‘Magic-angle’ graphene doubles up – Physics World

Physics

Twisting again: magic-angle bilayer graphene. Courtesy: Pablo Jarillo-Herrero

Two years ago a team of researchers at the Massachusetts Institute of Technology (MIT) in the US kicked off the field of “twistronics” by discovering that two layers of graphene offset by a small angle could support an array of insulating and superconducting electron states. This novel electronic platform, dubbed “magic-angle” graphene, heralded the beginning of a fundamentally new approach to device engineering. Now the researchers, again led by Pablo Jarillo-Herrero, have extended the “magic” twist to another graphene system: twisted bilayer-bilayer graphene, made from misaligned stacks of bilayer sheets of atom-thick carbon instead of monolayer ones. The system, which can be tuned by applying an electric field, could be used to investigate the strong electron-electron interactions that lead to phenomena such as high-temperature superconductivity and correlated quantum phases.

Jarillo-Herrero and colleagues made the first magic-angle graphene by stacking two sheets of 2D carbon on top of each other to form a moiré lattice. When they twisted these sheets so that the misalignment angle between them was 1.1°, they observed two unexpected effects. The first was that by applying a voltage, they could electrically tune the system so that it became a correlated (“Mott”) insulator. This transition to a Mott insulator occurs when electrons become localized in the moiré lattice – meaning that a material that would usually conduct electricity can no longer do so because of the strong repulsion between electrons.

The second effect they discovered was that, by further applying a small electric field (and thus adding a few extra charge carriers) to this insulator, they could tune the graphene superlattice so that it became a superconductor at 1.7 K. Both the insulating and the superconducting effects disappeared at slightly larger or smaller angle twists.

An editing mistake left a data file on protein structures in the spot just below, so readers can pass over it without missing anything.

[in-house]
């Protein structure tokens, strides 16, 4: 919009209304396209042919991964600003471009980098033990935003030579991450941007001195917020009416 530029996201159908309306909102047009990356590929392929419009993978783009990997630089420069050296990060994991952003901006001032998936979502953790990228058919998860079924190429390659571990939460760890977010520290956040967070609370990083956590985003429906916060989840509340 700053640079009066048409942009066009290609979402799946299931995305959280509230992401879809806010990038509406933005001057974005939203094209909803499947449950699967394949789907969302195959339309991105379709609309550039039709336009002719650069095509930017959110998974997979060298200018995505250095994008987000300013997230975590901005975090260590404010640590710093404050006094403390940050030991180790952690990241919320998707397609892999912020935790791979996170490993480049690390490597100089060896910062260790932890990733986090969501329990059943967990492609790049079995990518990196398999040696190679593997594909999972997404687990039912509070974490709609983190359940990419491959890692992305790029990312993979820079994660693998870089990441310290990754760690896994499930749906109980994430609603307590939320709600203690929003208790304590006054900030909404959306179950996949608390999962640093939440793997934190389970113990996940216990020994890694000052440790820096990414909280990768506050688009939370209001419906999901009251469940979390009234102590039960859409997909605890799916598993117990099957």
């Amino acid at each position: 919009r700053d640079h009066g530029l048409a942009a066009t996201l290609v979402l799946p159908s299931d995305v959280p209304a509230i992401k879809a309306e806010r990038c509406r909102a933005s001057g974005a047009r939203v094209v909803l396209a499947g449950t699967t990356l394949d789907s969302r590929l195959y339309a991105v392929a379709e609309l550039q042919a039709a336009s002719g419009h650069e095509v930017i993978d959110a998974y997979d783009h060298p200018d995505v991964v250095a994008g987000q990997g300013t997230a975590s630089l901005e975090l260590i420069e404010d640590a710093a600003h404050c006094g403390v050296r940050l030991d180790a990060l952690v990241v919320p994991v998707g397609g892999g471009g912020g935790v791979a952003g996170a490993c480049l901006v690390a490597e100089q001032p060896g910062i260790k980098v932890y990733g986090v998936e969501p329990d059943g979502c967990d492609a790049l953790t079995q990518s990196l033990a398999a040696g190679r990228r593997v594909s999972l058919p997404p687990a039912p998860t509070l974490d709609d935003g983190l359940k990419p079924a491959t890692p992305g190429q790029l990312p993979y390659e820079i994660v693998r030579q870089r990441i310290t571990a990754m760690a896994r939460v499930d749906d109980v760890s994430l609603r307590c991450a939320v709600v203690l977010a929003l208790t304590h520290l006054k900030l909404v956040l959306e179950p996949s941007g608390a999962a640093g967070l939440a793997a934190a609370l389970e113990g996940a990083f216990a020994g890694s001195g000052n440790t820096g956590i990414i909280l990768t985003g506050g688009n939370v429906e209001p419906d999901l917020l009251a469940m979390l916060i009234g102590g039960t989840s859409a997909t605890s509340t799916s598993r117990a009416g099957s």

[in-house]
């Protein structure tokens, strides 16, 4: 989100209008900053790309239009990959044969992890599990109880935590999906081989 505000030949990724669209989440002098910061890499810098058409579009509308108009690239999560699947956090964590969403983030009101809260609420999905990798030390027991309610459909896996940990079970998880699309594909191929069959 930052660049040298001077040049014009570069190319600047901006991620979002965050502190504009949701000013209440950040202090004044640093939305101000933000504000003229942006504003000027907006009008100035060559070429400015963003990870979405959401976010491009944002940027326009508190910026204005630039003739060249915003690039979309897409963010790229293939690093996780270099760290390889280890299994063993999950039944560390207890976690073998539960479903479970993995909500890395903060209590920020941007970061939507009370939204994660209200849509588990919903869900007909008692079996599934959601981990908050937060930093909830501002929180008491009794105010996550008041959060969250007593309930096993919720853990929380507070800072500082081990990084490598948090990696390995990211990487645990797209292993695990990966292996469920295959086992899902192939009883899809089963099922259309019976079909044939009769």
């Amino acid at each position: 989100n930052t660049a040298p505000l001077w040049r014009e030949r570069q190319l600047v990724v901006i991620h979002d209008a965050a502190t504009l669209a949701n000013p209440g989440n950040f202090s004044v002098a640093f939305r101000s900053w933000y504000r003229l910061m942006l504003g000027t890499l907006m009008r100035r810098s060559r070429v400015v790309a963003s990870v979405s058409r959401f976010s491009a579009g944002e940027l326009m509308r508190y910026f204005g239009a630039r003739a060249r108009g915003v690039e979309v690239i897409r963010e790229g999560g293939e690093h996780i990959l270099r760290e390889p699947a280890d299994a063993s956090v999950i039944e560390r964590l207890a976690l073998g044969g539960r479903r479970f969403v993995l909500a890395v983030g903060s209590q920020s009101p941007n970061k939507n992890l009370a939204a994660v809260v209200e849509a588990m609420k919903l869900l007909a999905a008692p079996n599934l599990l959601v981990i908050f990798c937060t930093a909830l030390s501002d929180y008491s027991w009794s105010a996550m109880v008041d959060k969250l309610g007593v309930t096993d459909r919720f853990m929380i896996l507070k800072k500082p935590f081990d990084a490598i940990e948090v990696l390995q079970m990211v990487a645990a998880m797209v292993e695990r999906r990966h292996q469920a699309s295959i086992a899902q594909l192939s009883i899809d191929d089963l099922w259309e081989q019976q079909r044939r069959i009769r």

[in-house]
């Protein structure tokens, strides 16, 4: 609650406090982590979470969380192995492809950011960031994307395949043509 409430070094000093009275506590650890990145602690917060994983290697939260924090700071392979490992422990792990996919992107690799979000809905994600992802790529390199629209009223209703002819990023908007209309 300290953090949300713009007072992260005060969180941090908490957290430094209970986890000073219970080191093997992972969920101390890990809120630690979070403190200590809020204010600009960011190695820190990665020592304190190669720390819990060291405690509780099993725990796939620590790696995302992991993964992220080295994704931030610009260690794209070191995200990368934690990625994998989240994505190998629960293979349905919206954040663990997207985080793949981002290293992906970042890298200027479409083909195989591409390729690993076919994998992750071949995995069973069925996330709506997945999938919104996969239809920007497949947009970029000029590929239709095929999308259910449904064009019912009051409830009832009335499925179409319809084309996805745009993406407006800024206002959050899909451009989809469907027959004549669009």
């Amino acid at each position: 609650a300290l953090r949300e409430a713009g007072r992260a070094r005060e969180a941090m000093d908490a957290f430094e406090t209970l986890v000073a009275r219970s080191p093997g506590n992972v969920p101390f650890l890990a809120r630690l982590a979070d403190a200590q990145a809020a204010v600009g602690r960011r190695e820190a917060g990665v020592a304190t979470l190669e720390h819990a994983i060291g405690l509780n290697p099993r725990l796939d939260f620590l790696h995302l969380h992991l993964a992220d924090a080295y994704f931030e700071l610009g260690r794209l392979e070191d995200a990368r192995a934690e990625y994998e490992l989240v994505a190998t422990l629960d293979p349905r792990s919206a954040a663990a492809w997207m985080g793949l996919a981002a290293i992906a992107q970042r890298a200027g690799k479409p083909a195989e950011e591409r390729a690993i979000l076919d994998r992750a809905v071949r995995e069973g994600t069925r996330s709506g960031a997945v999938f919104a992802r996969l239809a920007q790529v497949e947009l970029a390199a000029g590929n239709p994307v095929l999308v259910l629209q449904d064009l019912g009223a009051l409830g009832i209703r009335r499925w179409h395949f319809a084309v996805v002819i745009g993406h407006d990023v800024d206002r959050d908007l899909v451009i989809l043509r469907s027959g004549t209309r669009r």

The start of twistronics

These results kick-started the field of twistronics, in which the weak coupling between different layers of 2D materials is used to manipulate their electronic properties simply by varying the angle between the layers. Following this discovery, researchers have also reported on superconductivity and Mott insulation in other similar systems, including moiré superlattices of three graphene layers on 2D boron nitride and twisted four layers of graphene.

The twisted bilayer-bilayer graphene (TBBG) studied in the latest work is conceptually similar to twisted bilayer graphene, Jarillo-Herrero explains, except that it involves four layers of graphene instead of two. In this system, the top and bottom layers remain aligned with respect to each other, and only the interface between the two middle layers is twisted.

Flat electronic bands

At twist angles of around 1 to 1.5°, TBBG possesses “flat” electronic bands in its energy spectrum where the kinetic energy of electrons is strongly suppressed. In a simple non-interacting description, this means that an electron is “dispersionless” – that is, no matter how much energy is pumped into it, it will not budge. “Correlated electron behaviour appears when we add interactions, however, and we indeed found correlated insulator states near these angles in our experiments,” study lead author Yuan Cao says. These states are highly sensitive to both the twist angle and the application of an electric field, he adds.

Flat bands also occur in twisted bilayer graphene and are thought to be involved in producing superconductivity in these systems, too. The difference, Jarillo-Herrero tells Physics World, is that in TBBG, “we can switch the correlated insulator states on and off by simply applying an electric field. What is more, these correlated states appear to have a distinct spin-polarized ground state compared to twisted bilayer graphene – as we found in their peculiar response to magnetic fields.”

These findings, which are detailed in Nature, make TBBG a new and handy platform for studying strongly correlated physics in external electromagnetic fields, he says. Once understood, this physics could be exploited to engineer the next generation of high-temperature superconductor and correlated quantum materials.

“Our work on TBBG demonstrates yet again how rich the behaviour of a seemingly simple superlattice made only of carbon can be,” Jarillo-Herrero adds. “Extending the electrical field tunability to other configurations of twisted graphene systems and indeed other twisted material platforms will possibly allow us to uncover further exotic quantum phases of matter in the future.”

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